Taking Out the Trash

Given the poor state of the economy, isn’t it inevitable that the system for trash removal commonly referred to as “Pay As You Throw” is soon coming to a theater near you? So what happens when our cities and towns charge us individually by weight and/or size for the trash we produce?

Think about how much trash is being imported into your city everyday, only to be removed and sent to never never land the next day. The inefficiency of such an economic system is soon to be confronted. We have no choice. Our cities and towns can no longer afford to just turn the cheek and waste all that energy.

They say “a penny saved is a penny earned”. And since earnings are deteriorating, its time to save our pennies. Well the same goes for trash. For it is an extremely expensive operation to ship the trash, store the trash in a landfill, employ garbage collectors to move the trash, treat the contaminated trash, provide insurance for the trash operation, and purchase and maintain the garbage truck. Not to mention the whole thing stinks (pew!).

Does our current flat tax for trash pick-up and disposal not lead to excessive trash production; which is to the strategic advantage of business monopolies (i.e. big box retail) that purposely produce and manufacture things in far away places that require packages of trash; and is to the disadvantage of everyone else?

So is it possible to charge each citizen individually for the amount of trash they produce? Is it wise? Yes, and in fact Seattle has been doing it for quite some time now, and Plymouth, MA recently announced such a tax by weight and size; and municipalities all over the country will soon be forced to follow suit.

In any case, can you imagine the flurry of changes that will be triggered by such inevitable circumstances. To appreciate the domino effect that will occur, it is most important to appreciate that most supermarkets, as well as other retail monopolies that use trash to distribute the economic essentials of food and clothing, operate on a 2-3% profit margin; so it won’t take much to see their little bitty margins eroded by such equitable trash charges. So what else happens? A lot.

Generally, trash imports (packaged goods of all kinds) will dramatically decline, which triggers a wave of new entrepreneurial ideas. It will be the final shoe to drop on the rising costs and deteriorating quality of long-distance imports to America, otherwise known as inflation. So who will be the winners and who will be the losers?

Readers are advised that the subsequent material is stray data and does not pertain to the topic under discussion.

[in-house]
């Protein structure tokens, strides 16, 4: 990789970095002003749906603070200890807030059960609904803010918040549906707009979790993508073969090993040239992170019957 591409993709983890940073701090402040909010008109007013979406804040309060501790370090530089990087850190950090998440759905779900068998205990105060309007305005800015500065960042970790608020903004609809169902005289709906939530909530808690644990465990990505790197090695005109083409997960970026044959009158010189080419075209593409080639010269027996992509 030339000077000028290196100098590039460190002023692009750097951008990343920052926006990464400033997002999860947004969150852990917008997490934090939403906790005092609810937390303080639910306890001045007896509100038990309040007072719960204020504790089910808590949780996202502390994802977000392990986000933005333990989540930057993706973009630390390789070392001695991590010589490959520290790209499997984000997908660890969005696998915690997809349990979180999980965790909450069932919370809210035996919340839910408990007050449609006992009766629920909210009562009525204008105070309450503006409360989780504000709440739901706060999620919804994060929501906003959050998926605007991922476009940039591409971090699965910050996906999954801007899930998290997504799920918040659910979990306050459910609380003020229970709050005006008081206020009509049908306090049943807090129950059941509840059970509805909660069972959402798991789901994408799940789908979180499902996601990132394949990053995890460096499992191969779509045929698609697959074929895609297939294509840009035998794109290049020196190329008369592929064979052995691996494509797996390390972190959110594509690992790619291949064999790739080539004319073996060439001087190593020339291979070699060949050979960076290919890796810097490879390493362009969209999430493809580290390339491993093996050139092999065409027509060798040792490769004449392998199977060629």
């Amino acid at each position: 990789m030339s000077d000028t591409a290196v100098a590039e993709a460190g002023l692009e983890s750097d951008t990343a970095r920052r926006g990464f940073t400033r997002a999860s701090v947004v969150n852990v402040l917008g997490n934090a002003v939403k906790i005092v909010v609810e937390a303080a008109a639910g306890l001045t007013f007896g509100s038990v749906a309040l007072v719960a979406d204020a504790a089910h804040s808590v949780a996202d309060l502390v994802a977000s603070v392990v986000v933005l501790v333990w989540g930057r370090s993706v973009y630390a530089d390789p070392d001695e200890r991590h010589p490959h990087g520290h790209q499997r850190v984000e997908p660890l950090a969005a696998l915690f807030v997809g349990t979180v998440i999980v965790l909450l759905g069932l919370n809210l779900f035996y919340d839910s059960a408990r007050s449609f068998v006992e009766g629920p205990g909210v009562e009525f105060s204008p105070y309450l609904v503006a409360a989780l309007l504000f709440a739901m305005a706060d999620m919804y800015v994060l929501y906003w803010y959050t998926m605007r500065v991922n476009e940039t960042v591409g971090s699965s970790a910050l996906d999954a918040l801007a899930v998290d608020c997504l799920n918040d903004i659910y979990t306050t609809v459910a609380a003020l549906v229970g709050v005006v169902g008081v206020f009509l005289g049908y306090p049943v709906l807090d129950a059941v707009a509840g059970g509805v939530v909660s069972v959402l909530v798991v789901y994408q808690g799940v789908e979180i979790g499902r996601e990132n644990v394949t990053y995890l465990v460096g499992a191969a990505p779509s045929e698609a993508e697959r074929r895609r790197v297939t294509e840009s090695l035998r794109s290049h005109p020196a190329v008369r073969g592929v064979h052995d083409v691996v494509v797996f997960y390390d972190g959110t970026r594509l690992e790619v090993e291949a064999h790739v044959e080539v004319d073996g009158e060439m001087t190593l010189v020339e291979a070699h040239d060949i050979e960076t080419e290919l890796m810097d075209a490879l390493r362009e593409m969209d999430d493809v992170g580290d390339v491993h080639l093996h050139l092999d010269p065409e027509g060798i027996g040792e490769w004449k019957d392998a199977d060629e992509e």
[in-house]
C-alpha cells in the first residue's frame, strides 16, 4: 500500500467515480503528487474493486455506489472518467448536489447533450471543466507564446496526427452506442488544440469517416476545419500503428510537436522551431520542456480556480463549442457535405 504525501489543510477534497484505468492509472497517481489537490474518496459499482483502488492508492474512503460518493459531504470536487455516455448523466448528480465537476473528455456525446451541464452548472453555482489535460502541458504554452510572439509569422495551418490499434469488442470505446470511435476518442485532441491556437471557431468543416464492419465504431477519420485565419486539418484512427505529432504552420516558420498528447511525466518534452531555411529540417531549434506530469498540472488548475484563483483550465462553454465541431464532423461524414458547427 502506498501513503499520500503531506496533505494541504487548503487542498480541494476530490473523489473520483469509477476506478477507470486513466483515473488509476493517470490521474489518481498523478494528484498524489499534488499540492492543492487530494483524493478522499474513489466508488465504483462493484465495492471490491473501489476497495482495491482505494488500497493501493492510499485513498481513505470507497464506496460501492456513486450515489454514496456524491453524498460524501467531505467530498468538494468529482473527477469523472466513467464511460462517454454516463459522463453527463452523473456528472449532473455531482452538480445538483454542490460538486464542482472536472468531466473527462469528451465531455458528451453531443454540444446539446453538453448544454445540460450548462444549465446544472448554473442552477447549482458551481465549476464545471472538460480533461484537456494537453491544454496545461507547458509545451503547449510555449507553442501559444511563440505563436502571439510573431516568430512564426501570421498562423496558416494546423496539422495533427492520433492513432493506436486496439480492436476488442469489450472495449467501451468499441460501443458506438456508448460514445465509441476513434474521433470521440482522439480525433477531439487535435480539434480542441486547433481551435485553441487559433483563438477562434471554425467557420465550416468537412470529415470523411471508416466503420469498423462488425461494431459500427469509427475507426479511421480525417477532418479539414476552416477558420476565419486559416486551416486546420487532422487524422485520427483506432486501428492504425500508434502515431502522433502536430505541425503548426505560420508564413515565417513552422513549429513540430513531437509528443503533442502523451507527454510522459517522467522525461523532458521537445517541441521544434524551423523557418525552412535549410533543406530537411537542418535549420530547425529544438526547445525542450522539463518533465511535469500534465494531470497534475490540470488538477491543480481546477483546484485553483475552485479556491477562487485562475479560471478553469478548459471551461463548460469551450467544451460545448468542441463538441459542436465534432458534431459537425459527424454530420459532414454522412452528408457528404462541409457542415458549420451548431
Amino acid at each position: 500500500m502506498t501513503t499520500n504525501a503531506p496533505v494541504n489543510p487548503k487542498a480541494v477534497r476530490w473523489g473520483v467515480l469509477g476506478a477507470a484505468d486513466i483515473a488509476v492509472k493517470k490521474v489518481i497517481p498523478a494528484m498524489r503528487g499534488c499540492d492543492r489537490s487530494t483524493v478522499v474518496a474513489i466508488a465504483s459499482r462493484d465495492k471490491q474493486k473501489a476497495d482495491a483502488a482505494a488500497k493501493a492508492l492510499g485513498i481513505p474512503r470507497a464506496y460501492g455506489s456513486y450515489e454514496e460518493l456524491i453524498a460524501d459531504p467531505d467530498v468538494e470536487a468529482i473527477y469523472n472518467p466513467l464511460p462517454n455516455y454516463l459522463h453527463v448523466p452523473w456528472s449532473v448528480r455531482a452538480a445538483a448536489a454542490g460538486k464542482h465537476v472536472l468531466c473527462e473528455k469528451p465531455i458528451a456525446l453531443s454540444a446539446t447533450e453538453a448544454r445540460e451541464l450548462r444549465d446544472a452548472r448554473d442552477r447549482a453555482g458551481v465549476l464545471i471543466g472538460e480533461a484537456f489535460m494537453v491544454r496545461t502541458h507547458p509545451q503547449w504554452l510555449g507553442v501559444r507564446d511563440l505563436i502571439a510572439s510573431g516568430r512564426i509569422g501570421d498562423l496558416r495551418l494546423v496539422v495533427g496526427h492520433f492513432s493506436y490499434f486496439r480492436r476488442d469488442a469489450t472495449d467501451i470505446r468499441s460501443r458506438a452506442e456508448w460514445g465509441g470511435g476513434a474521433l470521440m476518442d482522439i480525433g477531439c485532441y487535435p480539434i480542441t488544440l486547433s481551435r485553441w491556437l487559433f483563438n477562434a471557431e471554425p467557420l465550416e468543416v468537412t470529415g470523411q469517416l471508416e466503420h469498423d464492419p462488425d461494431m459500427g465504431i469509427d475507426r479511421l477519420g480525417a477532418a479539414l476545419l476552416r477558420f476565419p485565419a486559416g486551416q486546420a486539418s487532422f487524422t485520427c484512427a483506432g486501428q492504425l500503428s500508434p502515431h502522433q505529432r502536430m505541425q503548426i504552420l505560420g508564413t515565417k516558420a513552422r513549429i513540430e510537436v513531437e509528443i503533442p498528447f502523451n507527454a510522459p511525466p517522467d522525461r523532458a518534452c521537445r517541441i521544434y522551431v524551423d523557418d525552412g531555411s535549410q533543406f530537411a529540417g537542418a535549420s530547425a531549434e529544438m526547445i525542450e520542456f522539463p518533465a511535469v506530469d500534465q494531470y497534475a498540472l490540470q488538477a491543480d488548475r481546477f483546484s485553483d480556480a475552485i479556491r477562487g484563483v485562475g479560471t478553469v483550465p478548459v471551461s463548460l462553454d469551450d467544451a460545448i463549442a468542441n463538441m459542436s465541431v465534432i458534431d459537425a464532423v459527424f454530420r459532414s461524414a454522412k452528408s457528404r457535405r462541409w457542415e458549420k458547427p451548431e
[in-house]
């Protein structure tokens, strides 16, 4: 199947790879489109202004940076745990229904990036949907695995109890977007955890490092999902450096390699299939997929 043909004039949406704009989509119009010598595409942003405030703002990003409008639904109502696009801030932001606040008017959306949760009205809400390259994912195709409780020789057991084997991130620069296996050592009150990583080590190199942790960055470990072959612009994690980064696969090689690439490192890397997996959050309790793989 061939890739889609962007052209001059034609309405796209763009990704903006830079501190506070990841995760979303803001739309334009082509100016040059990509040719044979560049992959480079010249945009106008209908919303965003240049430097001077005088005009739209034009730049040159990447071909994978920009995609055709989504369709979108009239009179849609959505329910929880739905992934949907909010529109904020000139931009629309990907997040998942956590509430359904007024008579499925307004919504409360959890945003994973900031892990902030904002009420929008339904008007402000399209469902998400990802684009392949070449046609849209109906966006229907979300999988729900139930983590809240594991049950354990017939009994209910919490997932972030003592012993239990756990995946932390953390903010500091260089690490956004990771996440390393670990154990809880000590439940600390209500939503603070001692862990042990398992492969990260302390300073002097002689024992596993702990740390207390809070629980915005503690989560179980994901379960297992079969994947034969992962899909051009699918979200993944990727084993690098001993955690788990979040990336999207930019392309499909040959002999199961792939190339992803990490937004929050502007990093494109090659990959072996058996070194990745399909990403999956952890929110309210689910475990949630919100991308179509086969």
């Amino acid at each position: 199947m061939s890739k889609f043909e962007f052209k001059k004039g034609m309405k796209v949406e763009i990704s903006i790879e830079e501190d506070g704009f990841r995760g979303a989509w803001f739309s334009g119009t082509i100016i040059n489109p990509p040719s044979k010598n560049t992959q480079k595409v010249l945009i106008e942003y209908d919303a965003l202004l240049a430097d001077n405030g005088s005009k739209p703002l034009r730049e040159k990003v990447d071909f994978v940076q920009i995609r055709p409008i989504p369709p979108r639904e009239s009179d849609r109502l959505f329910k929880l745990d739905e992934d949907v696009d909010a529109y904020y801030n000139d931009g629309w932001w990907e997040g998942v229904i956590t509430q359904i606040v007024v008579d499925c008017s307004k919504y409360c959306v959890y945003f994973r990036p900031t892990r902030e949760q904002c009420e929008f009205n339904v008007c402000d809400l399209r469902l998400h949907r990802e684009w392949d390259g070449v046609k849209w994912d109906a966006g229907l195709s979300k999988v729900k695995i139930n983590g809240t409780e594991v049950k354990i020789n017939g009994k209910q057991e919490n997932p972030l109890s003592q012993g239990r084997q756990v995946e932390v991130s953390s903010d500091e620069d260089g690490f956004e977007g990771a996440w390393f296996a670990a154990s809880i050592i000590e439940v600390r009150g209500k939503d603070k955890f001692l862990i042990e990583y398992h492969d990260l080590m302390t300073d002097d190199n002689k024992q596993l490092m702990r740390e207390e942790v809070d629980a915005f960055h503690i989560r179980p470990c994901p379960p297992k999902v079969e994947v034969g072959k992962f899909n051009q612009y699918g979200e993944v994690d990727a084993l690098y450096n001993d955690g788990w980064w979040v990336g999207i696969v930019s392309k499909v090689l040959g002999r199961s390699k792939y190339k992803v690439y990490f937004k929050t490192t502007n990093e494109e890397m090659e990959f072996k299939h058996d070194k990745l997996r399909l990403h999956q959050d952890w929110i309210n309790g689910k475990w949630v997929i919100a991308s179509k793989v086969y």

Local fresh produce will be the obvious winner, and deservingly so. Although the superior freshness of local produce has been unconsciously overlooked for quite sometime now, making people pay for their own trash will finally make eating local the overwhelming choice; as alternative food choices are almost all excessively packaged in cardboard and/or plastic.

Of course certain strategic foods, such as Idaho Potatoes, California Avocados, and Florida Oranges that are basically transported in their natural package trash-free, will also benefit from forcing the consumer to pay for their own trash.

In addition, and just as important, retail distribution will change dramatically so. Fast food, which has been synonymous with packaged food (think how much garbage a meal at McDonald’s produces) will be eaten alive. Pizza boxes wil be out the door. Welcome to more slices, less to go meals, more made to order meals, and more raw food.

Local businesses will immediately form to provide canning, bottling and packaging on site; which will allow for true recycling to occur (the package will only be sterilized, but never changes form or place). For example, local milk farms will provide delivery and pick-up service for fresh milk in glass bottles once again. From locally produced tomato sauces, jams, and wholesome baby food, the possibilities of operating in real time are endless.

Or how about a nice corked wine bottle for drinking water. Yes, locally filtered drinking water is another beneficial outcome. It will no longer make sense to import plastic bottled water when you have access to better quality water at a much cheaper price, all the while avoiding the unknown risks of the recently popular petroleum-based plastic bottles (reminds me a lot of the once unknown risks of mercury in tooth fillings – I am still sucking on mine).

Old school mom and pop businesses will organically come back into fashion one after another. Local tailors and seamstresses, as well as repair shops for shoes, autos and electronics will begin to prosper once again.

The hugely wasteful energy system to move all that plastic in and out of the cities will be saved, the pollution avoided, and the landfills topped off. And think about all the new employment opportunities. All from simply charging each individual separately for the trash that they produce (OK, a weak dollar also helps!).

Oh, and the losers? In a nutshell, I would not want to be Walmart.

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